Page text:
|Publication number||US3711152 A|
|Publication date||Jan 16, 1973|
|Filing date||Aug 11, 1971|
|Priority date||Aug 11, 1971|
|Publication number||US 3711152 A, US 3711152A, US-A-3711152, US3711152 A, US3711152A|
|Inventors||Pretorius Y, Sirpak C|
|Original Assignee||Casey Sirpak Inc|
|Export Citation||BiBTeX, EndNote, RefMan|
|Patent Citations (10), Referenced by (14), Classifications (19)|
|External Links: USPTO, USPTO Assignment, Espacenet|
[541 HEALTH CHAIR  Inventors: Casey R. Sirpak; Yarl Pretorius,
both of Cleveland, Ohio  Assignee: Casey Sirpak, Incorporated, Cleveland, Ohio 22 Filed: Aug.l1, 1971 21 Appl.No.: 170,738
 US. Cl. ..297/282, 297/326, 297/345, 297/349, 297/423  Int. Cl ..A47c 3/026 ' Field of Search ..297/349, 345, 282, 281, 328,
 1 References Cited V UNITED STATES PATENTS 49,132 8/1865 Mcllroy ..297/328 437,235 9/1890 Oswell ....297/327 X 51 Jan. 16, 1973 238,799 3/1881 Morgan ..5/69 X 3,041,121 6/1962 Comper ....5/69 X 439,088 10/1890 Allen ..297/337 X Primary Examiner-Francis K. Zugel Attorney-Roy F. Hollander  ABSTRACT A chair having a contoured portion defining a back I rest and a seat. The seat has a central recess extending inwardly from its forward edge of a size and shape to accommodate the upper legs of a person. The contoured portion of the chair is pivotally suspended upon a support member which in turn is supported on a base. The contoured portion is adjustable to different heights with respect to the base. The contoured portion preferably includes a frame and cushions supported by the frame. The chair may be provided with arm rests and lower leg rests. Preferably, the contoured portion is pivotally suspended at its arm rests upon the support member. The contoured portion and the support member are adapted to swivel with respect to the base and means are provided to selectively prevent such swiveling. The chair is particularly advantageous as, a marital chair and for persons having stiff or ailing backs.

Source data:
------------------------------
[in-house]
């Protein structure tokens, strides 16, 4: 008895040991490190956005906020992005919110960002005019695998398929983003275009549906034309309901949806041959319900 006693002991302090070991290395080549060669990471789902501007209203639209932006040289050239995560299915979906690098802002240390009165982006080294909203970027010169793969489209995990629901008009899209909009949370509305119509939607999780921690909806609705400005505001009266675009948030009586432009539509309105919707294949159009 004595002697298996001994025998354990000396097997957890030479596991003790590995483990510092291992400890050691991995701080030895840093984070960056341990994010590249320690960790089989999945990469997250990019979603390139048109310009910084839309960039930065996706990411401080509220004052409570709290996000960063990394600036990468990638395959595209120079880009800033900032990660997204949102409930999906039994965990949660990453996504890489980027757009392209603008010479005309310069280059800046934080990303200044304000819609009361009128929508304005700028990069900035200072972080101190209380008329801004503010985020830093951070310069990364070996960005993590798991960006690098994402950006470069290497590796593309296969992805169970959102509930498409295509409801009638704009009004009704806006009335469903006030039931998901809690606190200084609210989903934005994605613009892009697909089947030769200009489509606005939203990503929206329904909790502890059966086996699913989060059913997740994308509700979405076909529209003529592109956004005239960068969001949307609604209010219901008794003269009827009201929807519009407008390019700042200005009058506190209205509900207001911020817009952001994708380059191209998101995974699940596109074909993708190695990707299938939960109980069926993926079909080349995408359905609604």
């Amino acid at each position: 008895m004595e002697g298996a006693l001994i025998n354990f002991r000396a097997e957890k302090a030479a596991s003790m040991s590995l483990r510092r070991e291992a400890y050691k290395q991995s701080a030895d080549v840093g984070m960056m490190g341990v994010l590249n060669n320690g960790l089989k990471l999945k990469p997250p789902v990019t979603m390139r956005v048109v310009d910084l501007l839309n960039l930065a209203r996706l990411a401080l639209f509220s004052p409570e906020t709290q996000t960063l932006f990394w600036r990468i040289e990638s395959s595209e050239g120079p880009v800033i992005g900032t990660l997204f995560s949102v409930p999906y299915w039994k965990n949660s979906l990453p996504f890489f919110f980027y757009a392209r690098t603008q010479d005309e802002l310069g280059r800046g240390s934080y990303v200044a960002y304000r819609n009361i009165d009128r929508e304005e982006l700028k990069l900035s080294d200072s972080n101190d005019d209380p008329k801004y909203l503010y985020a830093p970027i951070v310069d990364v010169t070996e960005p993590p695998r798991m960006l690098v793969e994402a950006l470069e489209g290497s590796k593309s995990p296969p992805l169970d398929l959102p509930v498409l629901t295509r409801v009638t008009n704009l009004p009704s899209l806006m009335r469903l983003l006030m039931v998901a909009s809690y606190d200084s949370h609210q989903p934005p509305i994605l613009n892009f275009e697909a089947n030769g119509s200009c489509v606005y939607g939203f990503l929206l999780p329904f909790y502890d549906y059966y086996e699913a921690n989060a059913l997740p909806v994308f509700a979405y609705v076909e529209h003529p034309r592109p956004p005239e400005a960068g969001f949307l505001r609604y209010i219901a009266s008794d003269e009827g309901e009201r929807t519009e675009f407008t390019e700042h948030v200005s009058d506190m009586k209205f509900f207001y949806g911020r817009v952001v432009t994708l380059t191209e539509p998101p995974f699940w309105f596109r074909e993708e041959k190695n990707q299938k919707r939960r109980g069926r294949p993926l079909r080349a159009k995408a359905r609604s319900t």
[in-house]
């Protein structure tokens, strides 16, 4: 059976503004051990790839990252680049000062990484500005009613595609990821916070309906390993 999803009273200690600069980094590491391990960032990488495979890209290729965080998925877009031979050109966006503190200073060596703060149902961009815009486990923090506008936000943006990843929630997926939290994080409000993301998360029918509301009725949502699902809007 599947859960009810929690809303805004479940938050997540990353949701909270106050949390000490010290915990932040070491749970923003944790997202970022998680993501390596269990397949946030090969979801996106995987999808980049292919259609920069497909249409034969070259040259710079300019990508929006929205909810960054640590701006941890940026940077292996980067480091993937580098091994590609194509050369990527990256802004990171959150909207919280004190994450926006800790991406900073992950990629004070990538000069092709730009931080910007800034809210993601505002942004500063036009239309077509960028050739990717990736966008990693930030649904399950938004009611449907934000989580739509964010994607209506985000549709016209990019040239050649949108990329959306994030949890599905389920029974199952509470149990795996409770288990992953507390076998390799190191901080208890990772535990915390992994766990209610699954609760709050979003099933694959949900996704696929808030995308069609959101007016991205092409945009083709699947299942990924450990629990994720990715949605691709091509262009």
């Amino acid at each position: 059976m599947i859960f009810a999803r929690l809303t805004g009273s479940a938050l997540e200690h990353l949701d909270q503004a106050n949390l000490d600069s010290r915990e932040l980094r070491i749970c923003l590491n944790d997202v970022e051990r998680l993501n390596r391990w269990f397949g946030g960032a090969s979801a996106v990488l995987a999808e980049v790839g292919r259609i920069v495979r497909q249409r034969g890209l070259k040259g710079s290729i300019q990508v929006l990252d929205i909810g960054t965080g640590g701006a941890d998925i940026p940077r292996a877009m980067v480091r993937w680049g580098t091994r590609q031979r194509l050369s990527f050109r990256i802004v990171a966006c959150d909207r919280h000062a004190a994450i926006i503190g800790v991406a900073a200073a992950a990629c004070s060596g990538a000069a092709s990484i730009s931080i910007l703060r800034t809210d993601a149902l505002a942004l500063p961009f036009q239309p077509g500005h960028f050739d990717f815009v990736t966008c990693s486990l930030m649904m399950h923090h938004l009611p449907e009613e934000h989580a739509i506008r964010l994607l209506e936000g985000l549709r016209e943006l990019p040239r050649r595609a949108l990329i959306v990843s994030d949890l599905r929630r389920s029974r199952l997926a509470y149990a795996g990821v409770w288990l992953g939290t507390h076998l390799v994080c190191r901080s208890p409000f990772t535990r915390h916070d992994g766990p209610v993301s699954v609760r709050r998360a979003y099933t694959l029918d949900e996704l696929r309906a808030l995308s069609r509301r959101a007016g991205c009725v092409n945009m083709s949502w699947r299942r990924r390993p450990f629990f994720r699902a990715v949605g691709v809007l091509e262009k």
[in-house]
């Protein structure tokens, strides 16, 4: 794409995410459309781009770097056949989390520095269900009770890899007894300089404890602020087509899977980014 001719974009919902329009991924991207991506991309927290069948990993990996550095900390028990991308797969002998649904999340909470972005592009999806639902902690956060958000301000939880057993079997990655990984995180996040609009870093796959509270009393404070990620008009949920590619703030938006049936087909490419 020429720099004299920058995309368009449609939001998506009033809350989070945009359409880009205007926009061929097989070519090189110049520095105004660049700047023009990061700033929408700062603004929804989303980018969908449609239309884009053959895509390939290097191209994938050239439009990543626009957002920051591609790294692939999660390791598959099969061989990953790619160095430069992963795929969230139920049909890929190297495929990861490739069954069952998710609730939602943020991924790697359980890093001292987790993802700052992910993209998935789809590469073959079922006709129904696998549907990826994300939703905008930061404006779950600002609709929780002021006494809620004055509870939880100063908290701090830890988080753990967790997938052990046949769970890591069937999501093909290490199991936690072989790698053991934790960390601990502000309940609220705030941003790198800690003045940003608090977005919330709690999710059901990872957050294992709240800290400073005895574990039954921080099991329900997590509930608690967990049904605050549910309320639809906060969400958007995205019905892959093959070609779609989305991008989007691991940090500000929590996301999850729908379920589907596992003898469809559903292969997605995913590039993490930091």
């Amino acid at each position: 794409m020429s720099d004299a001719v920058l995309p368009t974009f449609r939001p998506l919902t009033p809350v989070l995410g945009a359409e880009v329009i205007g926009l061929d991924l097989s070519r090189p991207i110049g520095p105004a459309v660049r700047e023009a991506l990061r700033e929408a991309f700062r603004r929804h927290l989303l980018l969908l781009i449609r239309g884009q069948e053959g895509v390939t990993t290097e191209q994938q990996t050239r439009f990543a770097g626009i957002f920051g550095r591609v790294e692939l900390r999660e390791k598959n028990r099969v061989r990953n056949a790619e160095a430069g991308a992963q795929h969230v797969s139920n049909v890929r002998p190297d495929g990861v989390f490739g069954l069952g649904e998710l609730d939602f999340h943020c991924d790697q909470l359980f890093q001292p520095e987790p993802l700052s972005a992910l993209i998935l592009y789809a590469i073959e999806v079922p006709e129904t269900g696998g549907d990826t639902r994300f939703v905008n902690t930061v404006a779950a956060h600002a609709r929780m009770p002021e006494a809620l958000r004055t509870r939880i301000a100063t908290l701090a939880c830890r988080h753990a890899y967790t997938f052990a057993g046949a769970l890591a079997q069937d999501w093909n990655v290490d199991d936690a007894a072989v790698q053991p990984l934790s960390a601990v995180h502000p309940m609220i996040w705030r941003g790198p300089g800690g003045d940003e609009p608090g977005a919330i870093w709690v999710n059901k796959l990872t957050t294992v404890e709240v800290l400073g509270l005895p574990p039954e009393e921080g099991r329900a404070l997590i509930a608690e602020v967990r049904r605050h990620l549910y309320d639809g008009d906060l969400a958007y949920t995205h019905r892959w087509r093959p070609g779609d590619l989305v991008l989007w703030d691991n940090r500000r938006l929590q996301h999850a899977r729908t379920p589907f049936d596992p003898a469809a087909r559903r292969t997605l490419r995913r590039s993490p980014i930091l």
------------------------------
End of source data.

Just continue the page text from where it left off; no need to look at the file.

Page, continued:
8 Claims, 6 Drawing Figures PATENTEDJAH 16 1975 3.711.152
SHEET 1 OF 3 INVENTORS CASEY R. SIRPAK YARL PRFTORIUS b -ll nnt ouo lllbm v ATTORNEYS.
PATENTEDJAH 1 6 1975 SHEET 2 BF 3 INVENTORS CASEY R. SIRPAK BY YARL PRETORIUS $04M, am t W ATTORNEYS.
PATENTEDJAN 16 ms. 3.711. 152
SHEET 3 BF 3 I INVENTORS CASEY RSIRPAK y YARL PRETORIUS ATTOR NEYS.
HEALTI-ICHAIR BACKGROUND OF THE INVENTION This invention relates to chairs and more particularly to a health chair particularly suitable for use by older persons, and persons suffering from injuries to or infirmities of the back or legs.
Chairs have been proposed for invalids or those with serious injuries or infirmities who require special support of one kind or another. Such chairs tend to be special purpose chairs and are useful and comfortable only to persons having a specific serious injury or infirmity which the chair is adapted to support or alleviate, or at least not to aggravate, and are not suitable or desirable for a person with a minor back or leg ailment.
From time to time almost everyone, and particularly an older person, encounters a back or leg ailment or stiffness that is relatively minor but which renders it painful to bend at the waist, as in the process of sitting down or standing up. Other persons, and again particularly older persons,'suffer from chronic stiffness of the back and leg joints which causes a comfortable chair to be a virtual necessity. Special purpose chairs are, however, usually not suited for such persons with relatively minor ailments.